The sight of Australian troops defending Japanese forces during Iraq's post-war reconstruction raised hackles in certain quarters in both countries. Sent there for reconstruction, the engineers from Japan's Self-Defence Forces (JSDF) were constitutionally prohibited from opening fire on Iraqi insurgents unless fired on first.
Assistant Minister for Defence Stuart Robert MP and JSDF Rear Admiral Hideki Yuasa onboard JS Kashima, Fleet Base East, Sydney.
A decade later, Japan may finally be able to return Australia's favour, should Japanese Prime Minister Shinzo Abe's plans on collective-self defence become reality (along with a proposed submarine deal). According to analysts, it's all part of a blossoming 'special relationship' in which Australia has become Japan's second-most important security partner in the Asia Pacific.
On 12 February, Japan's top business daily, Nikkei, quoted a senior Japanese Defence Ministry official as saying that Tokyo was considering allowing the JSDF to help defend Australian troops in the event of an attack 'during joint exercises or surveillance,' as part of a broader push by the Abe Government against the nation's pacifist constitution and its military restrictions.
The new provision would match arrangements with US forces agreed by Japan's cabinet last July, and could potentially extend to the JSDF providing non-combat rear area logistical and intelligence support to Australian forces in regional contingencies, such as on the Korean Peninsula.
Justifying the planned change, the Japanese official told Nikkei, 'If the SDF is authorised to protect only American forces, they would not be able to come to the aid of Australian forces even if they are attacked during joint exercises.' The newspaper said the Japanese Government and Abe's ruling Liberal Democratic Party (LDP) would 'discuss adding Australian forces to this arrangement given that Tokyo is deepening its security ties with Canberra.'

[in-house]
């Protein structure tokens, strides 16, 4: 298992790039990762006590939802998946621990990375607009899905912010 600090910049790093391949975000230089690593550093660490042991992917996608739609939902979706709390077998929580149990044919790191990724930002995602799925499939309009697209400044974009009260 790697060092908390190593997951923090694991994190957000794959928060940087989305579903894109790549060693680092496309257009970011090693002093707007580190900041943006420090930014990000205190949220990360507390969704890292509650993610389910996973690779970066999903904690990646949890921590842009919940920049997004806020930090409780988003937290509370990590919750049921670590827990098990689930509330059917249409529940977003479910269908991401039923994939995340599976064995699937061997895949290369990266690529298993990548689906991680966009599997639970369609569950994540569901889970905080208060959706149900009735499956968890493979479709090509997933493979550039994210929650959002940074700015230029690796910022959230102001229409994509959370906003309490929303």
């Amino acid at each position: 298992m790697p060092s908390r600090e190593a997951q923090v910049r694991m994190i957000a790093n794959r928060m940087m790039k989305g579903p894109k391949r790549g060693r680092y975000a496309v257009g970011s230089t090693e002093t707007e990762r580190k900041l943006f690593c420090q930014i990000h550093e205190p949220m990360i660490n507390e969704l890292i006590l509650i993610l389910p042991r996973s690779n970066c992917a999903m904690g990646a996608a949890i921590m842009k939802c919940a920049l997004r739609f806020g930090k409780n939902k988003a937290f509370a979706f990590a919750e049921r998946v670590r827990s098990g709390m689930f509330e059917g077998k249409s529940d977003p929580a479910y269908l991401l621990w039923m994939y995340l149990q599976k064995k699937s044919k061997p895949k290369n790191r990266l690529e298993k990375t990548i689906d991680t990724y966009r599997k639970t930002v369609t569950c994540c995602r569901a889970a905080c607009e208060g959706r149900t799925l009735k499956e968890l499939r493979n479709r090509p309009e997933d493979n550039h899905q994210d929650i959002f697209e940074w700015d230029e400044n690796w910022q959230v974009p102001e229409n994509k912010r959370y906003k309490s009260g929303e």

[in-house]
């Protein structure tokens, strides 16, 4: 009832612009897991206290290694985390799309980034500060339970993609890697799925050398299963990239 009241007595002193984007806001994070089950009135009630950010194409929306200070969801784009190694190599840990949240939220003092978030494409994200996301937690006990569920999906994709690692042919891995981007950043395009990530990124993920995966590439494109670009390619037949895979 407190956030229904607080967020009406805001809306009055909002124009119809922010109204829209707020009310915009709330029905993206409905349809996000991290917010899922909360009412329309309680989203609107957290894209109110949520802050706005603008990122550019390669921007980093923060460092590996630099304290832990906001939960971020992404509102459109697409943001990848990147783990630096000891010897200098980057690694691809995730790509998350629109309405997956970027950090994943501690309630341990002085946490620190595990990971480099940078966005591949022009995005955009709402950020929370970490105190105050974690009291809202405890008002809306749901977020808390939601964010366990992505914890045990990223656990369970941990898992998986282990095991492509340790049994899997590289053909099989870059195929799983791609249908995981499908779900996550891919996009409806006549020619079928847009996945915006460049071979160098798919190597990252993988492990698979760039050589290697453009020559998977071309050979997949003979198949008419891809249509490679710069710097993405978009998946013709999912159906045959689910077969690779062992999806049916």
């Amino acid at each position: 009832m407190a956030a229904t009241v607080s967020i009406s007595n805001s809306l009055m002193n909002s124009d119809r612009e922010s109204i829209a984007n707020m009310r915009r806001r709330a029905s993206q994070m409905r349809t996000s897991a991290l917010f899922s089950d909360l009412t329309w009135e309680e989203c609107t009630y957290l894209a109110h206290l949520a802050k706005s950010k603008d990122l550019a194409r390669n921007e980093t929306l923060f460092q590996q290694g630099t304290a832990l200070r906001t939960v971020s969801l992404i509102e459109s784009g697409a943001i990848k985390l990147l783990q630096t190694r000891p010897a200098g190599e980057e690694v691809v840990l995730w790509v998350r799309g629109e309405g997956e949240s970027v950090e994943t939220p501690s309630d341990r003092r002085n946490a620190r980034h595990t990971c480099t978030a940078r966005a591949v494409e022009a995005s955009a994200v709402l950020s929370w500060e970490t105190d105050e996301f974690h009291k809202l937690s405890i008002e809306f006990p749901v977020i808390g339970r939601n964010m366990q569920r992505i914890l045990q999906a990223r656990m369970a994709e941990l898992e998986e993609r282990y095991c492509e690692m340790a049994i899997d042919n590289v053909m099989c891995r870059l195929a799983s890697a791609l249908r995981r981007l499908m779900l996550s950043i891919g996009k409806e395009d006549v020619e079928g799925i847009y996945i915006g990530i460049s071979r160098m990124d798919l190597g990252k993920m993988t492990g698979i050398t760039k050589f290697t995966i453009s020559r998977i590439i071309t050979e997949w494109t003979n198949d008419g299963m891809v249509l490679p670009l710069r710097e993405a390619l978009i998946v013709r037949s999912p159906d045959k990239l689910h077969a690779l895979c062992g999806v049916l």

In more fuel for talk about an emerging 'quasi-alliance' between Japan and Australia, the newspaper also noted both nations' defence-sharing framework and plans to conduct joint in-flight refueling and other exercises in Guam this month, along with US forces.
However, a stumbling block for Abe exists in the form of Buddhist-backed Komeito, the junior partner in the LDP-led ruling coalition, which is opposed to any further legislative changes beyond those agreed last year. Abe relies upon Komeito for a majority in the upper house, but has already attracted criticism from the junior partner over reported plans to backtrack on an official war apology, known as the Murayama Statement.
The two parties have started negotiations on the proposed reinterpretation of the constitution to allow Japan to defend its allies, with the Government and LDP aiming to finalise related bills by the end of March, for submission to parliament in May. But Komeito Deputy Secretary-General Tetsuo Saito has told Bloomberg that the process could be delayed. 'If proposals are put forward that we have not debated, I don't know if we will reach a conclusion by the end of March,' he said.